For a relatively small regular monthly premium a contractor can arrange for a lump sum to be provided simply on diagnosis of the illness. These funds will help to pay for a period of recovery/ rehabilitation, pay for changes to home or car to accommodate diagnoses that may include a reduced state of mobility, or go towards maintaining your independence. Without, perhaps, the burden of your mortgage and with money in the bank you can then decide the best option for you and your future health.
How does a Critical Illness policy work?
A Critical Illness policy works in a similar way as a Life Insurance policy, as it will pay out a tax free lump sum. However, with this cover it will be on the diagnosis of a serious illness rather than on death, so you can use the policy to clear your mortgage or other debts, or fund changes to your lifestyle.
The good news is that even if you fully recover from the condition you will not have to pay back the lump sum.
Income Protection vs. Critical Illness cover
Critical Illness cover can go hand in hand with Income Protection, as the latter pays a monthly income in event of an illness, which would stop once you were assessed as having made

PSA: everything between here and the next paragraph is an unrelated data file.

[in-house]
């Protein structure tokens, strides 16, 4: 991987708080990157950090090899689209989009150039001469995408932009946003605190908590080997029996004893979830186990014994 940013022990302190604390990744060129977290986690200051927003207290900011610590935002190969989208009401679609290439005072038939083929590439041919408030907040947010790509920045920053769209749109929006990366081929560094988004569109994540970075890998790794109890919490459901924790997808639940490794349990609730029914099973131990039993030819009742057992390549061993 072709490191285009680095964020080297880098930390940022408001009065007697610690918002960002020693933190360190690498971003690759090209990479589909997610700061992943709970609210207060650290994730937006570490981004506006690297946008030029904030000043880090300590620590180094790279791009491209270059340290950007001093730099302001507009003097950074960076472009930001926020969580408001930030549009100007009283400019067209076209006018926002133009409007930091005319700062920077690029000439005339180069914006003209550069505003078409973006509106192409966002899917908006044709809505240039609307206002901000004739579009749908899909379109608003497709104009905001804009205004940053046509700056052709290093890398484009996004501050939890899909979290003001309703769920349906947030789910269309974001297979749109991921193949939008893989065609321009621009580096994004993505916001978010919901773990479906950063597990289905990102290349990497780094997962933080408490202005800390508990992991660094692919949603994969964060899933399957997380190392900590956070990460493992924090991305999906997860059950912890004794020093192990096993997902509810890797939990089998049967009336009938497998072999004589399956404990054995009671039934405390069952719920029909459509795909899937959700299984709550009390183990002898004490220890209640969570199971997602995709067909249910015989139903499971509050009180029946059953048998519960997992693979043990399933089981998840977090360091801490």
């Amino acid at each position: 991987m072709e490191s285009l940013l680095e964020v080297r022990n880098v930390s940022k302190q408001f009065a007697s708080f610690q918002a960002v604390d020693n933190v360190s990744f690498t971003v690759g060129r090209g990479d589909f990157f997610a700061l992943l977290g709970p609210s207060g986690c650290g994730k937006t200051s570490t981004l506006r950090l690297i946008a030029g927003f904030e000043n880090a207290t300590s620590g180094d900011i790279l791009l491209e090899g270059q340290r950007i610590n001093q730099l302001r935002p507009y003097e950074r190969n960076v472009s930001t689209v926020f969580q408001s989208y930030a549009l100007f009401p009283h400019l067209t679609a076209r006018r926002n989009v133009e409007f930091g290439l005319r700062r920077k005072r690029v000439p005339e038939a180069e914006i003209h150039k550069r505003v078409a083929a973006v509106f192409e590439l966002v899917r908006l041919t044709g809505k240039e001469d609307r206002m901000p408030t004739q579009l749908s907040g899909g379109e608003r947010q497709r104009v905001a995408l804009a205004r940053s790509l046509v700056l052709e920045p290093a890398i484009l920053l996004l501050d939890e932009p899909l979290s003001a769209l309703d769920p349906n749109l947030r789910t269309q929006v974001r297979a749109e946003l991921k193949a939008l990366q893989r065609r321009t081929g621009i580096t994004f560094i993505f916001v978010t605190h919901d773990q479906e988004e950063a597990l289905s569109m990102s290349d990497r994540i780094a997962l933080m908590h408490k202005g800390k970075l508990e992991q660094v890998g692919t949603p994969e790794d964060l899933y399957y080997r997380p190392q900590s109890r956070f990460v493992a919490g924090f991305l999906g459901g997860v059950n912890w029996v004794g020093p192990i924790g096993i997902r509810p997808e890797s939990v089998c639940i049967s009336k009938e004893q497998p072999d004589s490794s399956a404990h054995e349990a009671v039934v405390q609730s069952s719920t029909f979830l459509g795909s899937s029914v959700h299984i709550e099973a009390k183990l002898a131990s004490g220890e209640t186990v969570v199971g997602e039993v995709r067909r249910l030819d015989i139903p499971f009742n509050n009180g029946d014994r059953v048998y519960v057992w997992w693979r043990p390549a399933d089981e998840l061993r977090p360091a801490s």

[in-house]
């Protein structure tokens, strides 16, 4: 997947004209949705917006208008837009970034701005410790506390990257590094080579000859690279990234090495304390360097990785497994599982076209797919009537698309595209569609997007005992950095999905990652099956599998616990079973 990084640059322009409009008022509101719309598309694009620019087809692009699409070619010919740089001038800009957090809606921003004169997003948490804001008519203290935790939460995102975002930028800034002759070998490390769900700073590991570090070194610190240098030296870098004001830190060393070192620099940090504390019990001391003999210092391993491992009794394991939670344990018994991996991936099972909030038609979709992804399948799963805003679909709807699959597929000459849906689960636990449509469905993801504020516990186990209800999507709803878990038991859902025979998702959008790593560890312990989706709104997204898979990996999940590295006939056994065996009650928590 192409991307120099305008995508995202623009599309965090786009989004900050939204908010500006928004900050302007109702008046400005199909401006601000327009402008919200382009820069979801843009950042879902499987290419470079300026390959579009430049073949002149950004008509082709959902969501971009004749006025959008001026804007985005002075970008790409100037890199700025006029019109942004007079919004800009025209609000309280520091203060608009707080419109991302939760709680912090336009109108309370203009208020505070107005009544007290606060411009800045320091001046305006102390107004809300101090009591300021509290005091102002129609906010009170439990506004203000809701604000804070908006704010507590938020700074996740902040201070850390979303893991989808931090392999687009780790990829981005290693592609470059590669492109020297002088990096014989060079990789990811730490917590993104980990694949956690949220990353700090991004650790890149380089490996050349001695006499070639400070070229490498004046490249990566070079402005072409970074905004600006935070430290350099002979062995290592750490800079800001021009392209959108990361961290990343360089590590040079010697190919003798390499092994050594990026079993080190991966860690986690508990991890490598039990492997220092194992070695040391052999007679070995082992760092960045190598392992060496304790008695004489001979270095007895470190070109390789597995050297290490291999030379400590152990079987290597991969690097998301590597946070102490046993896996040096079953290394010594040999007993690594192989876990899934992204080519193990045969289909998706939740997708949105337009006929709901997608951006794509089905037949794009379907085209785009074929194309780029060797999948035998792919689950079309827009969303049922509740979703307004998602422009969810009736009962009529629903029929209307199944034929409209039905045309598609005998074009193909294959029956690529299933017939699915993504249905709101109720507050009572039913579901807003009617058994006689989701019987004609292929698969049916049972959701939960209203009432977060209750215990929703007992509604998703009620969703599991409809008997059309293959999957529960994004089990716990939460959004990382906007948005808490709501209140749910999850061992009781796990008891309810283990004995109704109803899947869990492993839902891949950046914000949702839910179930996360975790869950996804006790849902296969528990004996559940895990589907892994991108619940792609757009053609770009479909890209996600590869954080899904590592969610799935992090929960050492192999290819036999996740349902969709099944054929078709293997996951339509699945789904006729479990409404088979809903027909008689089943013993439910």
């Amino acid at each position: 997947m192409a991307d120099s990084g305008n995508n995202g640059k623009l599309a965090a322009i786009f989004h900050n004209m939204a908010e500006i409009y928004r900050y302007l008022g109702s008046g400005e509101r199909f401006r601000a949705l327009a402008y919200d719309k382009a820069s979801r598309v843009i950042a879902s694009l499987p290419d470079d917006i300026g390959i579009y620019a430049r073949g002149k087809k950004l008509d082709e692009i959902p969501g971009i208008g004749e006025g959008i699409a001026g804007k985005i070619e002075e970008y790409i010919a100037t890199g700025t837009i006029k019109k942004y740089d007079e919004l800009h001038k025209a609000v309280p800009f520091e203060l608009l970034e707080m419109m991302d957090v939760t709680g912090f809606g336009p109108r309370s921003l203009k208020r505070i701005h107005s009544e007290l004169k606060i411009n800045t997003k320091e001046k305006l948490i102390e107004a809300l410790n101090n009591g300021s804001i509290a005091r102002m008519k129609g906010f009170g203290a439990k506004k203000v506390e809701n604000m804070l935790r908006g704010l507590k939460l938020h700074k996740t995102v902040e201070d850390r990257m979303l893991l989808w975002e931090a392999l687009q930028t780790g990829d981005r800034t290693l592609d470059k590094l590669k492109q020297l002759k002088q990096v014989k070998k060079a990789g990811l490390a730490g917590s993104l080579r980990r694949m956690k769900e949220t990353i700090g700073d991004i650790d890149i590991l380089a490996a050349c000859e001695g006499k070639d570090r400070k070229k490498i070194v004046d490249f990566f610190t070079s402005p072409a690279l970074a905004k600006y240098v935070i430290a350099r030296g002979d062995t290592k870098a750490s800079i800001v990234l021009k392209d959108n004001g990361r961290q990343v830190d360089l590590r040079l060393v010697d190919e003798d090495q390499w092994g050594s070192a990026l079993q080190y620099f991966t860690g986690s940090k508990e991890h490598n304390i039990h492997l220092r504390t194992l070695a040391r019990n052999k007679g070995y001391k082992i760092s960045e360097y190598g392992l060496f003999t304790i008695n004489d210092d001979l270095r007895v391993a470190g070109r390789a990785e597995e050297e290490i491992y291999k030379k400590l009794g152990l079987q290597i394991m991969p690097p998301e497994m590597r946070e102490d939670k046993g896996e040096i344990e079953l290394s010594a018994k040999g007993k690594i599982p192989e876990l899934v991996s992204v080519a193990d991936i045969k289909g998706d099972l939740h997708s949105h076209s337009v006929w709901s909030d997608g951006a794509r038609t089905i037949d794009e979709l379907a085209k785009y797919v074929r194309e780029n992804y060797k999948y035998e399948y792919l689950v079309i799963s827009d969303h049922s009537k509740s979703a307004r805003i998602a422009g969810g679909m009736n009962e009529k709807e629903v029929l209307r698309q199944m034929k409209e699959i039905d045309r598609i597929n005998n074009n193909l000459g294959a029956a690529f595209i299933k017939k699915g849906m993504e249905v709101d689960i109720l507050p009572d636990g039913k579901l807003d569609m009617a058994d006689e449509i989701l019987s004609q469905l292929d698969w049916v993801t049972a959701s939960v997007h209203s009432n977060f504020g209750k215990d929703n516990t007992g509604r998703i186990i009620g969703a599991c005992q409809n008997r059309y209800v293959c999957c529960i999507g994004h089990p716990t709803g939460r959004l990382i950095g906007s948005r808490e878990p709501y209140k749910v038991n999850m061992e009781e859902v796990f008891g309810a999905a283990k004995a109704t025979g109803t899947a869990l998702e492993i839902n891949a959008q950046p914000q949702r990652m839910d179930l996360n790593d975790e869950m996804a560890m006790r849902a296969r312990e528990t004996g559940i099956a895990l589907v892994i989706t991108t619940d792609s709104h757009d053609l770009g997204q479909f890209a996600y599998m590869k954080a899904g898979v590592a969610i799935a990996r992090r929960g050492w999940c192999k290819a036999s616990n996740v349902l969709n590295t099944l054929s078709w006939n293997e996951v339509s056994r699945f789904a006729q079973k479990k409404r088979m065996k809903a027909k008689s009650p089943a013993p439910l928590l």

a satisfactory return to health. Unfortunately, this early suspension of the payments on an Income Protection policy means you’re forced back to work, perhaps prematurely from a psychological perspective.
The lump sum payout from a Critical Illness policy would be yours to keep, regardless of a return to some measure of good health and could maybe allow for some changes to your work pattern or career choice. Again these changes could be significant enough to help you to avoid a re-occurrence of the illness, as a second bout of many of the conditions can prove potentially fatal.
What to look for in a Critical Illness policy
When looking at Critical Illness insurance, it’s not just about finding the cheapest cover, but finding the one that provides the right cover for you. To find out what a policy will cover in terms of claims, look at the policy’s summary.
However, always looking beyond the policy summary is also a good idea, as it enables you to find out what the policy will really cover in the event you need to make a claim, for example:
- Medical definitions of what is covered are very important - these must be comprehensive enough to be of practical use to you in the event of a claim. It may be that certain cancers are not included or terminology is hard to decipher, so it’s a good idea to go through everything beforehand